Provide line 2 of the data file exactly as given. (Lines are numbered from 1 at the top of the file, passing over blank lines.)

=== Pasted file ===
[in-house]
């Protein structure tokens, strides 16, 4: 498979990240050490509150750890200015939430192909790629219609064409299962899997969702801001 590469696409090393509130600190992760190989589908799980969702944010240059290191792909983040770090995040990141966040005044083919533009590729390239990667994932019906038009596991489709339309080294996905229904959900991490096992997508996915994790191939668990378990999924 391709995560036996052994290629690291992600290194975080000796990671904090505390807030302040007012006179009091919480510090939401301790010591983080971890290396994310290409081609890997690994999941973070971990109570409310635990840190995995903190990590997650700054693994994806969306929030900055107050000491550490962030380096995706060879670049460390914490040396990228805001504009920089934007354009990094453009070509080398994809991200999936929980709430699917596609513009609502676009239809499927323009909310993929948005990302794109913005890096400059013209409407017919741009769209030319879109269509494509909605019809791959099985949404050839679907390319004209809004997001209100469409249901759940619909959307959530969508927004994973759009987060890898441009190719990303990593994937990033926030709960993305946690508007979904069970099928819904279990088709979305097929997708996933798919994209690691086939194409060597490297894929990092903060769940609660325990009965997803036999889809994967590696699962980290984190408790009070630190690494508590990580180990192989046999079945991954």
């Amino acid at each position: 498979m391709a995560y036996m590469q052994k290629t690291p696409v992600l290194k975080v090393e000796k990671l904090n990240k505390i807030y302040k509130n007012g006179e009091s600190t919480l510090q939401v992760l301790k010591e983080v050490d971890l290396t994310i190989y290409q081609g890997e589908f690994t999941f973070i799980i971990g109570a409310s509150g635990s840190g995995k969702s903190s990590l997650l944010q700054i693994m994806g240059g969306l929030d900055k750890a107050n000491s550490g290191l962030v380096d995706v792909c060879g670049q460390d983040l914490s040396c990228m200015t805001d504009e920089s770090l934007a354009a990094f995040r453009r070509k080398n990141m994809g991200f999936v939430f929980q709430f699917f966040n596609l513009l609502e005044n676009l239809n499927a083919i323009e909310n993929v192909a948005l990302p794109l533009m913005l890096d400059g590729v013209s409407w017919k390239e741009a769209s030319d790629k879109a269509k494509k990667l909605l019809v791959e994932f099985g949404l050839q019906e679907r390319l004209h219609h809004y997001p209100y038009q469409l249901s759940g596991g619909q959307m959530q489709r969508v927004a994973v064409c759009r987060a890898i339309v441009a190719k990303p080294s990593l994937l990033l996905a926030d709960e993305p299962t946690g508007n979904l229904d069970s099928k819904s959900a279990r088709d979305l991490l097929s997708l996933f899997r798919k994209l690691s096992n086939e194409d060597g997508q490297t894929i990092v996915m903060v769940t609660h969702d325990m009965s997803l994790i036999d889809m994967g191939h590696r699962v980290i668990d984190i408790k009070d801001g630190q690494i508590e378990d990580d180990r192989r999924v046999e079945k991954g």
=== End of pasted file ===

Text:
């Protein structure tokens, strides 16, 4: 498979990240050490509150750890200015939430192909790629219609064409299962899997969702801001 590469696409090393509130600190992760190989589908799980969702944010240059290191792909983040770090995040990141966040005044083919533009590729390239990667994932019906038009596991489709339309080294996905229904959900991490096992997508996915994790191939668990378990999924 391709995560036996052994290629690291992600290194975080000796990671904090505390807030302040007012006179009091919480510090939401301790010591983080971890290396994310290409081609890997690994999941973070971990109570409310635990840190995995903190990590997650700054693994994806969306929030900055107050000491550490962030380096995706060879670049460390914490040396990228805001504009920089934007354009990094453009070509080398994809991200999936929980709430699917596609513009609502676009239809499927323009909310993929948005990302794109913005890096400059013209409407017919741009769209030319879109269509494509909605019809791959099985949404050839679907390319004209809004997001209100469409249901759940619909959307959530969508927004994973759009987060890898441009190719990303990593994937990033926030709960993305946690508007979904069970099928819904279990088709979305097929997708996933798919994209690691086939194409060597490297894929990092903060769940609660325990009965997803036999889809994967590696699962980290984190408790009070630190690494508590990580180990192989046999079945991954």